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Supply Chain by the Numbers

- Jan. 20, 2022

  Supply Chain by the Numbers for Jan. 20, 2022

Crazy Cargo Theft from Trains in LA; Wall Street Journal Economists Reduce 2022 Growth Estimate; Procter & Gamble Sees Rising Costs, Price Hikes; Oil Prices Up and Up Some More




That is the growth in cargo theft from containers coming into the port of Los Angeles via rail carrier Union Pacific now versus 2021, according to the company this week, in a story that is making headlines across the globe. Versus 2020, the thefts in October were up 356%. Captured on video by at least two LA television stations running with the story since November, the thieves target slowing or stalled trains heading into the Union Pacific depot in downtown, with most of the action in the Lincoln Part area just north of the city. That has led to long runs of track to be covered with debris from ripped open shipping cartons being transported by Amazon, REI and other companies, and thieves discarding merchandise they aren’t interested in. The rail carrier now says said its agents have made hundreds of arrests, but said less than half of the suspects are booked, and even those that are booked are released in less than 24 hours. Crews on Monday were, as they have before, working to clean masses of discarded packaging left behind by the criminals.

$2.8 Billion

That is how much more consumer products giant Procter & Gamble said it expects to pay for commodities procurement and in freight costs in 2022 versus 2021. That according to the company’s earnings release this week. The figure is about $500 million more than it forecast last quarter, as P&G see inflation accelerating. But the company has and will respond with significant price increases. P&G has already raised prices on 10 product categories across its portfolio. More price hikes are coming. Executives told analysts on the conference call that they already told retailers about increases planned for fabric care products, like Tide detergent and Downy dryer sheets, slated to take effect Feb. 28. In mid-April, P&G will raise prices on some of its personal health care products. The US producer price index was up 9.7% on a 12-month basis to end 2021, the highest calendar-year increase ever in data going back to 2010, and the consumer price index climbed 7% in the same time, the highest level since 1982.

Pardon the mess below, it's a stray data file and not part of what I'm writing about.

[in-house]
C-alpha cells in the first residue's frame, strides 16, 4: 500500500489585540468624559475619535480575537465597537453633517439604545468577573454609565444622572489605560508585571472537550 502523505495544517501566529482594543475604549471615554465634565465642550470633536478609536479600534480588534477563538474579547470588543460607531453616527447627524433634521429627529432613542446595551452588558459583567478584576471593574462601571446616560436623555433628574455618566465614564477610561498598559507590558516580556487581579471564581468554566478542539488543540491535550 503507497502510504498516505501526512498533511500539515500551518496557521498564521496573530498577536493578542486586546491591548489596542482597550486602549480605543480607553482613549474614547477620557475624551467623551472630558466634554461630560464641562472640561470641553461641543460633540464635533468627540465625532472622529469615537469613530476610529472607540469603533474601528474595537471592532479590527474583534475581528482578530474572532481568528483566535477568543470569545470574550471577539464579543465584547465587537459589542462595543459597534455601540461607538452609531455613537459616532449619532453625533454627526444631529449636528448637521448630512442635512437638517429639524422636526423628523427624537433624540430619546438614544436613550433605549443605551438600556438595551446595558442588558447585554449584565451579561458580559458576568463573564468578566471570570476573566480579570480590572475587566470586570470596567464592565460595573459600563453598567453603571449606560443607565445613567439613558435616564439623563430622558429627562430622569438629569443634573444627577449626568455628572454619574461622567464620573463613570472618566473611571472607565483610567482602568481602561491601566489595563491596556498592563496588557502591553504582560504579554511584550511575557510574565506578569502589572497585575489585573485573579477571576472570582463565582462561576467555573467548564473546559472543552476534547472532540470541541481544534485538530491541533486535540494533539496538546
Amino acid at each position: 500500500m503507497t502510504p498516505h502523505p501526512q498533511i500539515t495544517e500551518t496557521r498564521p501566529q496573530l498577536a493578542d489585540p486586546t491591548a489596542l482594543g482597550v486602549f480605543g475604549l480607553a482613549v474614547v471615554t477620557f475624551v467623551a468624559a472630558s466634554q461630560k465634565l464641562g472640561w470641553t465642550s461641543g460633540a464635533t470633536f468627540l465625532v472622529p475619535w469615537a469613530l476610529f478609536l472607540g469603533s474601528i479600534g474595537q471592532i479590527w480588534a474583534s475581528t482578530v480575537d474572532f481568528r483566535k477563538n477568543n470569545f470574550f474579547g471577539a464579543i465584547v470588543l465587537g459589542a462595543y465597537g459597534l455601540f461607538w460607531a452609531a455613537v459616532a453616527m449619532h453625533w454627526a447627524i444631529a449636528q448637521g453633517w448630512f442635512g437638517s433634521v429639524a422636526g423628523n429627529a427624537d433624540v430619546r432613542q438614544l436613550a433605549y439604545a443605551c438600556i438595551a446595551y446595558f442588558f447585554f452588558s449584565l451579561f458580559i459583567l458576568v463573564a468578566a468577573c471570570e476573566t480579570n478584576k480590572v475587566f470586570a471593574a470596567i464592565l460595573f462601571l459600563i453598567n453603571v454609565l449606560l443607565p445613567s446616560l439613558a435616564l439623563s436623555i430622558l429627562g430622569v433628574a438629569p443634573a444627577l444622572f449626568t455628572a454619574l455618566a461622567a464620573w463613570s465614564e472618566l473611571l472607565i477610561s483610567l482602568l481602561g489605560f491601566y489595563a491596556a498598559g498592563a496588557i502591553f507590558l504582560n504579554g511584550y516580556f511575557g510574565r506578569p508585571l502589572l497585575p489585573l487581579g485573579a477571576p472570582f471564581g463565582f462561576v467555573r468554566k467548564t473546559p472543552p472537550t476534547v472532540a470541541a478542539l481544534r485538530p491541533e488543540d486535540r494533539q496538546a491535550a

That is the new consensus forecast for US real GDP growth for 2022 from the Wall Street Journal’s panel of economists, as released last weekend. That’s down from the panel’s average estimate of 4.2% in October in the last quarterly poll. The combination of higher inflation, supply-chain constraints and the fast-spreading Omicron variant caused the economists to reduce their forecast for GDP growth. That growth rate would be down from the expected 5%+ economic growth for 2021, awaiting final Q4 numbers. If those 2021 forecasts are correct – and it seems certain they are given the growth through Q3 - it would mark the first year of more than 3% growth since 2005, before which it was commonplace. However, the good growth in 2021 was in part the result of weak numbers for 2020.




That is about the price for a barrel of West Texas Crude oil this week, the highest levels since 2014. Some oil industry analysts say the price of oil is once again headed over $100 per barrel, with a potential to drive inflation still higher and damage the economy. National average gasoline prices stand at $3.31 per gallon, according to AAA, up from $2.38 a year ago, impacting consumer spending on other goods. As usual, it’s supply and demand. The rapid spread of the Omicron COVID virus hasn’t reduced oil demand as much as traders thought since was identified in late November. And in a report this week, the Organization of the Petroleum Exporting Countries forecast that the world would consume 100.8 million barrels of oil per day this year, up 4.2 million barrels a day from 2021, or about a 4% increase in demand.

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